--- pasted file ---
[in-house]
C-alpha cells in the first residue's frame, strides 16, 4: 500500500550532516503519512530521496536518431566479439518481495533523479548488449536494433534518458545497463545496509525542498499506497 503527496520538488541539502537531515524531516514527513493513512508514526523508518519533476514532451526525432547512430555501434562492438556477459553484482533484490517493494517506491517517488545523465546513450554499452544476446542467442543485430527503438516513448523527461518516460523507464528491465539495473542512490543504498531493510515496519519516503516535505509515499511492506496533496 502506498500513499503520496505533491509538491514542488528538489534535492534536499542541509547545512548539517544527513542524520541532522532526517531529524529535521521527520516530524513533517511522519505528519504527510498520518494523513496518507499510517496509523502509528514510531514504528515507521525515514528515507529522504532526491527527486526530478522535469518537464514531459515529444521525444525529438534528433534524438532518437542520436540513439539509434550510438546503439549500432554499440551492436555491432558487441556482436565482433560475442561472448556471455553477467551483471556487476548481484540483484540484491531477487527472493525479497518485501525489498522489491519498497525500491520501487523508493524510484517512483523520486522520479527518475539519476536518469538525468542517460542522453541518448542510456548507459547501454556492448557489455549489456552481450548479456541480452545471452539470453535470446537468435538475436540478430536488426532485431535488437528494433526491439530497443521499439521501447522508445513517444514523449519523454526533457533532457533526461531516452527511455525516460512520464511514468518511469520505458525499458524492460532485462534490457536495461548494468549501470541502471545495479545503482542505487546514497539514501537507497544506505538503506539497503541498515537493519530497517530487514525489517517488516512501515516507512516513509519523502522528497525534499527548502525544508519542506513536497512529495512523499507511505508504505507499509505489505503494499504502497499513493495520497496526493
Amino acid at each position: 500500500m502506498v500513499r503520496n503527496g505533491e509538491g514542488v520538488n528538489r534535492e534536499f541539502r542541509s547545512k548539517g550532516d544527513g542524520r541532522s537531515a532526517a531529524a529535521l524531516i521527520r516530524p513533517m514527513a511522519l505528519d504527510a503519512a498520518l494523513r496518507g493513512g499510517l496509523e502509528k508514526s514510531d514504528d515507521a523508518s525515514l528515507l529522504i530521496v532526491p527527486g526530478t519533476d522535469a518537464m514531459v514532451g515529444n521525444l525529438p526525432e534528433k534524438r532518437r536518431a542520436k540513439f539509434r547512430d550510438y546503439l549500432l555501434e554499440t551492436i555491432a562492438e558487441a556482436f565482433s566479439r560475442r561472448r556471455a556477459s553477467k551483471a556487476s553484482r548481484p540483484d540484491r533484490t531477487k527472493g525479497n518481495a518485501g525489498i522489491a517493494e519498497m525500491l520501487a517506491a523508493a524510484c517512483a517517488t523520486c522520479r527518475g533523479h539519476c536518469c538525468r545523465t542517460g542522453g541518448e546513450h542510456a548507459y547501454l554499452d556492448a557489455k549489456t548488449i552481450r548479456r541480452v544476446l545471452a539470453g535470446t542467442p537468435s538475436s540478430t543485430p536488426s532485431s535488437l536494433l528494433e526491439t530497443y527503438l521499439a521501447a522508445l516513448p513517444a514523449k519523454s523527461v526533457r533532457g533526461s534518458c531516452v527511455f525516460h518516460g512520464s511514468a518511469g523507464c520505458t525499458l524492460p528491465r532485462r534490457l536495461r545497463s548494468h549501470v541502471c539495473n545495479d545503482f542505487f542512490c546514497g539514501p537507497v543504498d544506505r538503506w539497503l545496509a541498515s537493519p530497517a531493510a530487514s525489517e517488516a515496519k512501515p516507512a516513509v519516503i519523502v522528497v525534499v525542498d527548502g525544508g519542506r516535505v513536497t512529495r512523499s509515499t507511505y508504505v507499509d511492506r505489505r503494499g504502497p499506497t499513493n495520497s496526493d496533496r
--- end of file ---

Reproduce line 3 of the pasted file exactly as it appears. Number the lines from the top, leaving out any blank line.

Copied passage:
Amino acid at each position: 500500500m502506498v500513499r503520496n503527496g505533491e509538491g514542488v520538488n528538489r534535492e534536499f541539502r542541509s547545512k548539517g550532516d544527513g542524520r541532522s537531515a532526517a531529524a529535521l524531516i521527520r516530524p513533517m514527513a511522519l505528519d504527510a503519512a498520518l494523513r496518507g493513512g499510517l496509523e502509528k508514526s514510531d514504528d515507521a523508518s525515514l528515507l529522504i530521496v532526491p527527486g526530478t519533476d522535469a518537464m514531459v514532451g515529444n521525444l525529438p526525432e534528433k534524438r532518437r536518431a542520436k540513439f539509434r547512430d550510438y546503439l549500432l555501434e554499440t551492436i555491432a562492438e558487441a556482436f565482433s566479439r560475442r561472448r556471455a556477459s553477467k551483471a556487476s553484482r548481484p540483484d540484491r533484490t531477487k527472493g525479497n518481495a518485501g525489498i522489491a517493494e519498497m525500491l520501487a517506491a523508493a524510484c517512483a517517488t523520486c522520479r527518475g533523479h539519476c536518469c538525468r545523465t542517460g542522453g541518448e546513450h542510456a548507459y547501454l554499452d556492448a557489455k549489456t548488449i552481450r548479456r541480452v544476446l545471452a539470453g535470446t542467442p537468435s538475436s540478430t543485430p536488426s532485431s535488437l536494433l528494433e526491439t530497443y527503438l521499439a521501447a522508445l516513448p513517444a514523449k519523454s523527461v526533457r533532457g533526461s534518458c531516452v527511455f525516460h518516460g512520464s511514468a518511469g523507464c520505458t525499458l524492460p528491465r532485462r534490457l536495461r545497463s548494468h549501470v541502471c539495473n545495479d545503482f542505487f542512490c546514497g539514501p537507497v543504498d544506505r538503506w539497503l545496509a541498515s537493519p530497517a531493510a530487514s525489517e517488516a515496519k512501515p516507512a516513509v519516503i519523502v522528497v525534499v525542498d527548502g525544508g519542506r516535505v513536497t512529495r512523499s509515499t507511505y508504505v507499509d511492506r505489505r503494499g504502497p499506497t499513493n495520497s496526493d496533496r